Today, however, Iran is seen as much more sectarian than it once was, in large part because of its support for Assad’s regime in Syria, according to Hamid.

Assad, who is part of the Alawite sect, an offshoot of Shiite Islam, brutally suppressed an uprising against his minority rule. Sunni powerhouses such as Saudi Arabia quickly joined the fight, backing insurgents against the regime. The resulting violence has killed upwards of 500,000 people and displaced millions more.

Most Sunnis view the Assad regime as odious for using ruthless tactics such as carpet-bombing and gassing thousands of civilians, most of whom are Sunni.

Iran’s alliance with the Assad regime “constrains Iran’s popularity” in the region, Hamid said.

Still, Iran’s flexibility has been “the defining feature of Iran’s soft power strategy since the revolution,” according to the report. Iran tailors its approach based on religious, ethnic, linguistic and historical differences — for instance, stressing its ethnic and historical “Persian” commonalities in its outreach to Afghanistan.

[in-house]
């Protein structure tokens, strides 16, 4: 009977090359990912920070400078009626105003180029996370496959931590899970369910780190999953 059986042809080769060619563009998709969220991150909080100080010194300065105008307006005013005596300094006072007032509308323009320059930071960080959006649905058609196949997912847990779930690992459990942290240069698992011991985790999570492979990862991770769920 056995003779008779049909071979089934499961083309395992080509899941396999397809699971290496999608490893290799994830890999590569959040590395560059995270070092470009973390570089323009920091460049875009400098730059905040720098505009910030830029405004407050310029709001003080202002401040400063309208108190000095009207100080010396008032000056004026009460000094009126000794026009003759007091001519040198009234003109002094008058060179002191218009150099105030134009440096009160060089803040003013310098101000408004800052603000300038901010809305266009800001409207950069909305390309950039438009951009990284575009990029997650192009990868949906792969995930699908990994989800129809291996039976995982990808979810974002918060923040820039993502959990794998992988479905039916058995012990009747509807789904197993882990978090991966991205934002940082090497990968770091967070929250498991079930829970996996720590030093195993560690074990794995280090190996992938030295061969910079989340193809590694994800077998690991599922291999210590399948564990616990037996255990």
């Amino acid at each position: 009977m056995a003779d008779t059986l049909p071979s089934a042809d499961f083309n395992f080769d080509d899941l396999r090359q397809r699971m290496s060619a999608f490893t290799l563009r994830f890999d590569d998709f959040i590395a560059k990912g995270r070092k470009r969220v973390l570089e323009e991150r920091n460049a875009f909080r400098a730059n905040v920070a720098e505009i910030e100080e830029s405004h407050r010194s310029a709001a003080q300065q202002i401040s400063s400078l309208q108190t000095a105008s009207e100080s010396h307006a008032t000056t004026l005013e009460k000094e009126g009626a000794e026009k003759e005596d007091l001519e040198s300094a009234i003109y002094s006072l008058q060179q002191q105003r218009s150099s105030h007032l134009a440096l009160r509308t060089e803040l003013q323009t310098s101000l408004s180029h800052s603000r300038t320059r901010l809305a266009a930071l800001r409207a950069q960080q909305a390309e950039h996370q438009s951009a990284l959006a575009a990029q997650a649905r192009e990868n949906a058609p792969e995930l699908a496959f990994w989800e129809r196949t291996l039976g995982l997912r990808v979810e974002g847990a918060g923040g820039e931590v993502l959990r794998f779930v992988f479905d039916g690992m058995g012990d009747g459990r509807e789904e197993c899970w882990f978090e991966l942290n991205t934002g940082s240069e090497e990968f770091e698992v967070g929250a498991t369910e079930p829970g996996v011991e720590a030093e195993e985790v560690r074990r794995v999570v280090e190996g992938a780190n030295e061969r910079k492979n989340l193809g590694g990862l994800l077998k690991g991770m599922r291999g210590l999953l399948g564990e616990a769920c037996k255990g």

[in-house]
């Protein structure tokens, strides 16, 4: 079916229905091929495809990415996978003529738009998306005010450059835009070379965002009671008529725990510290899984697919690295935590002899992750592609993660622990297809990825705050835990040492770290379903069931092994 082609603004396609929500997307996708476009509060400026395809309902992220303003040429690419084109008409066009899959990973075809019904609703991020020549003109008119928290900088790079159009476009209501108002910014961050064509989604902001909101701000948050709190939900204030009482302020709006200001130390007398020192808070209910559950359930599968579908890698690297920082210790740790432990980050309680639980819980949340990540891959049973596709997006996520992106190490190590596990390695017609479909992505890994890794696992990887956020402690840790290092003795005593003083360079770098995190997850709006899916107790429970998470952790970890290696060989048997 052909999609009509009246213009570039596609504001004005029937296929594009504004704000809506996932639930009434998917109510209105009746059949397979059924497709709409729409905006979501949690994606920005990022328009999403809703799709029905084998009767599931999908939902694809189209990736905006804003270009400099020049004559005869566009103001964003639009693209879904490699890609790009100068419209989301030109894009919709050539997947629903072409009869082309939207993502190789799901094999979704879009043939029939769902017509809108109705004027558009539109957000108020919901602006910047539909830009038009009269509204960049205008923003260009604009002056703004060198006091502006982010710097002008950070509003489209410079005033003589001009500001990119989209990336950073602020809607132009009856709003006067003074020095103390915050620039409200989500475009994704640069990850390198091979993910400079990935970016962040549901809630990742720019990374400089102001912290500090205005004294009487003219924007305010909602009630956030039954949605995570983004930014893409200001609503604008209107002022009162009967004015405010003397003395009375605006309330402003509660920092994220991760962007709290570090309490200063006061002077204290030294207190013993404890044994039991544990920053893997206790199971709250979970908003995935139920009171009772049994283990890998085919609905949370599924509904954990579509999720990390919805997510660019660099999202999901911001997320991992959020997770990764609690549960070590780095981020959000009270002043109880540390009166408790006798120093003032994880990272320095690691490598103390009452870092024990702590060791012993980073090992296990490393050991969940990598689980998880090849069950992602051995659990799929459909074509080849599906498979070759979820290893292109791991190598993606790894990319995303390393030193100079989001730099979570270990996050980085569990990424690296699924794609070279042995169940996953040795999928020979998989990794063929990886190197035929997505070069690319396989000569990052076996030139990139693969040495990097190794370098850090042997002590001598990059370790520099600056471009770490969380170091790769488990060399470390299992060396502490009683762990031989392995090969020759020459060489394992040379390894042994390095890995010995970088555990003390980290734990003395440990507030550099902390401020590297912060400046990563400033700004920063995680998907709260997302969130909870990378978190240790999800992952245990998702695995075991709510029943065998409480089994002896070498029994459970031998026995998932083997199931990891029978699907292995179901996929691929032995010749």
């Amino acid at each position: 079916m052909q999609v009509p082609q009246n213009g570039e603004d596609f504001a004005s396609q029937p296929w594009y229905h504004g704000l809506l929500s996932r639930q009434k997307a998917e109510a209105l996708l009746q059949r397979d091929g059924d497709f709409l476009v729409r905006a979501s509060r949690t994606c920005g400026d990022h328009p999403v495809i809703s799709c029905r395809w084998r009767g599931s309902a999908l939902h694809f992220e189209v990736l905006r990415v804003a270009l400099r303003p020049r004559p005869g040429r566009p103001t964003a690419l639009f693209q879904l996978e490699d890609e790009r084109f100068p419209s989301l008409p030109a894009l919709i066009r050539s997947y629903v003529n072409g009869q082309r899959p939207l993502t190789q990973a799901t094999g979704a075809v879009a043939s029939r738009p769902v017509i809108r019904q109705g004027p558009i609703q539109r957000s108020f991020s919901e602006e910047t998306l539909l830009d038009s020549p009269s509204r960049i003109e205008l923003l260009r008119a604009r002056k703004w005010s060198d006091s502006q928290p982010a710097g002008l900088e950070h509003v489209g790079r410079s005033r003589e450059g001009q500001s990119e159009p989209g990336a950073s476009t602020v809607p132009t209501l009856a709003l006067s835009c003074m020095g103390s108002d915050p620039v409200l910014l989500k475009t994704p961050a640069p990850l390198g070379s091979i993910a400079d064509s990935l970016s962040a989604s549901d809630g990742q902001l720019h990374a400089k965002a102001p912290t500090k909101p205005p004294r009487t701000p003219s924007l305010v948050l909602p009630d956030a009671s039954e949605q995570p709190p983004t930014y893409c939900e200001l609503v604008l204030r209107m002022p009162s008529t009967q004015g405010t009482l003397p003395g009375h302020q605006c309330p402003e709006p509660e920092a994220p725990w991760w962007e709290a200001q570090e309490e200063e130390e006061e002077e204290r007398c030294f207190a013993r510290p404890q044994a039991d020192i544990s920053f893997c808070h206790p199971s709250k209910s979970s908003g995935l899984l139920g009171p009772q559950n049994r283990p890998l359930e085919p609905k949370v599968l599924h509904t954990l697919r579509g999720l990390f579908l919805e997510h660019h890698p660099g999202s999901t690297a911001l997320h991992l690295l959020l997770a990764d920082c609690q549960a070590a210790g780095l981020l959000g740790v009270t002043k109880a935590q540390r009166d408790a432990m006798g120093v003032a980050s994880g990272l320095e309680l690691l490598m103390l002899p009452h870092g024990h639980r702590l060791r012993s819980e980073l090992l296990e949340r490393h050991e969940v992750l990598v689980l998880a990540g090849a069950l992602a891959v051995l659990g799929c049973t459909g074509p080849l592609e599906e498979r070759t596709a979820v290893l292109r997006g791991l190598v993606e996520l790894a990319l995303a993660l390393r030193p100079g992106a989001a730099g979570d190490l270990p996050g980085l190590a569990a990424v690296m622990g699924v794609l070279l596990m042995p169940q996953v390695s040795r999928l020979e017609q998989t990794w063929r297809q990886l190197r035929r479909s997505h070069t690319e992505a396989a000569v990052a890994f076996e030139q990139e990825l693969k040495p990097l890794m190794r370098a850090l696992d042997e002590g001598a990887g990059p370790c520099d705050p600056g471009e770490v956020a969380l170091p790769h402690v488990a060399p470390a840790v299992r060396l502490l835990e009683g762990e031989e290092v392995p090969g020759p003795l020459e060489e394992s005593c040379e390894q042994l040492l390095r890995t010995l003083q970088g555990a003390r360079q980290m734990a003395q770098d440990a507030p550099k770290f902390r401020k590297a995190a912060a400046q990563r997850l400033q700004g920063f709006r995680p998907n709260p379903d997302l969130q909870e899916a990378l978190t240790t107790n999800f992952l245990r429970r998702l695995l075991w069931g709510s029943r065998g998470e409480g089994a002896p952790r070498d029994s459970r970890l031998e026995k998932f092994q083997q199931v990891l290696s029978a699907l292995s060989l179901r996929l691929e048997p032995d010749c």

Iran conducts this cultural outreach through the Islamic Culture and Relations Organization (ICRO).

“Often co-located with Iranian embassies around the world but reporting directly to the supreme leader, ICRO officers provide funding and other assistance for a wide range of cultural initiatives including art exhibitions, libraries, educational initiatives, and people-to-people exchange programs,” Mandaville and Hamid write.

This traditional outreach is being coupled with innovative new technologies as the Saudi-Iran rivalry increasingly plays out in social media and on news broadcasts. “[A]ll of this activity has generated a social environment in the Middle East in which many issues — religious and otherwise — have been viewed through the lens of sectarianism,” the report says.